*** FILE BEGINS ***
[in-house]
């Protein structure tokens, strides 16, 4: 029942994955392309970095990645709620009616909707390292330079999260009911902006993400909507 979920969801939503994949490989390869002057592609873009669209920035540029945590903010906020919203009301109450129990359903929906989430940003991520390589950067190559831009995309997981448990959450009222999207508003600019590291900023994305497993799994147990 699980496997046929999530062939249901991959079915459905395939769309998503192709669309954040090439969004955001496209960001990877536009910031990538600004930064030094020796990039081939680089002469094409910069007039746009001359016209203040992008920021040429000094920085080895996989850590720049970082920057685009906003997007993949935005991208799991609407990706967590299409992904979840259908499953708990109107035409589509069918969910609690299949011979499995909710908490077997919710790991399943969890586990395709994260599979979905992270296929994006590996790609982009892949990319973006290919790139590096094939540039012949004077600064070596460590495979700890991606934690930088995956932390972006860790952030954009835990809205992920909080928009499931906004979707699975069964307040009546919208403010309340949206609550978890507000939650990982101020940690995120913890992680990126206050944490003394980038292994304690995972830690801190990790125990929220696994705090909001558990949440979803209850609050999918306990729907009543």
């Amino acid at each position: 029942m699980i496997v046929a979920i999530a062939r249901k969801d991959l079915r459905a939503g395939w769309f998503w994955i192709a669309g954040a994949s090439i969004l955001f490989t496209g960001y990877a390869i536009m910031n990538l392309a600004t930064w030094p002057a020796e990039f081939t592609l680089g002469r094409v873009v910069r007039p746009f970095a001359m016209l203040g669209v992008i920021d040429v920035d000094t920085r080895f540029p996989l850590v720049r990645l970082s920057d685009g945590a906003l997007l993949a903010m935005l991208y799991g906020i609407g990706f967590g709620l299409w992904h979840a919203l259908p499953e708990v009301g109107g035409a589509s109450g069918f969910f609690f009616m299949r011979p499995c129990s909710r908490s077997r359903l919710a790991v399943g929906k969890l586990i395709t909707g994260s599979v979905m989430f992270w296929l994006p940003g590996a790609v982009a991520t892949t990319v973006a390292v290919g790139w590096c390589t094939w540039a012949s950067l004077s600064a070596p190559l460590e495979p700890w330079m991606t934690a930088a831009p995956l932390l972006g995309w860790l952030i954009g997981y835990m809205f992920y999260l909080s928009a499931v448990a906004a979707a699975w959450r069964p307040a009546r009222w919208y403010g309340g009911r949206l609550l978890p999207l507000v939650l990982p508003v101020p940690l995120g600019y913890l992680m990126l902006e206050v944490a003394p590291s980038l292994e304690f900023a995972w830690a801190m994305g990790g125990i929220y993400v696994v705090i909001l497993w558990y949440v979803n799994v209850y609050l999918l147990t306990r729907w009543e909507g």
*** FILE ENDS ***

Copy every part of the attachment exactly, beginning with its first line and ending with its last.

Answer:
[in-house]
């Protein structure tokens, strides 16, 4: 029942994955392309970095990645709620009616909707390292330079999260009911902006993400909507 979920969801939503994949490989390869002057592609873009669209920035540029945590903010906020919203009301109450129990359903929906989430940003991520390589950067190559831009995309997981448990959450009222999207508003600019590291900023994305497993799994147990 699980496997046929999530062939249901991959079915459905395939769309998503192709669309954040090439969004955001496209960001990877536009910031990538600004930064030094020796990039081939680089002469094409910069007039746009001359016209203040992008920021040429000094920085080895996989850590720049970082920057685009906003997007993949935005991208799991609407990706967590299409992904979840259908499953708990109107035409589509069918969910609690299949011979499995909710908490077997919710790991399943969890586990395709994260599979979905992270296929994006590996790609982009892949990319973006290919790139590096094939540039012949004077600064070596460590495979700890991606934690930088995956932390972006860790952030954009835990809205992920909080928009499931906004979707699975069964307040009546919208403010309340949206609550978890507000939650990982101020940690995120913890992680990126206050944490003394980038292994304690995972830690801190990790125990929220696994705090909001558990949440979803209850609050999918306990729907009543």
């Amino acid at each position: 029942m699980i496997v046929a979920i999530a062939r249901k969801d991959l079915r459905a939503g395939w769309f998503w994955i192709a669309g954040a994949s090439i969004l955001f490989t496209g960001y990877a390869i536009m910031n990538l392309a600004t930064w030094p002057a020796e990039f081939t592609l680089g002469r094409v873009v910069r007039p746009f970095a001359m016209l203040g669209v992008i920021d040429v920035d000094t920085r080895f540029p996989l850590v720049r990645l970082s920057d685009g945590a906003l997007l993949a903010m935005l991208y799991g906020i609407g990706f967590g709620l299409w992904h979840a919203l259908p499953e708990v009301g109107g035409a589509s109450g069918f969910f609690f009616m299949r011979p499995c129990s909710r908490s077997r359903l919710a790991v399943g929906k969890l586990i395709t909707g994260s599979v979905m989430f992270w296929l994006p940003g590996a790609v982009a991520t892949t990319v973006a390292v290919g790139w590096c390589t094939w540039a012949s950067l004077s600064a070596p190559l460590e495979p700890w330079m991606t934690a930088a831009p995956l932390l972006g995309w860790l952030i954009g997981y835990m809205f992920y999260l909080s928009a499931v448990a906004a979707a699975w959450r069964p307040a009546r009222w919208y403010g309340g009911r949206l609550l978890p999207l507000v939650l990982p508003v101020p940690l995120g600019y913890l992680m990126l902006e206050v944490a003394p590291s980038l292994e304690f900023a995972w830690a801190m994305g990790g125990i929220y993400v696994v705090i909001l497993w558990y949440v979803n799994v209850y609050l999918l147990t306990r729907w009543e909507g």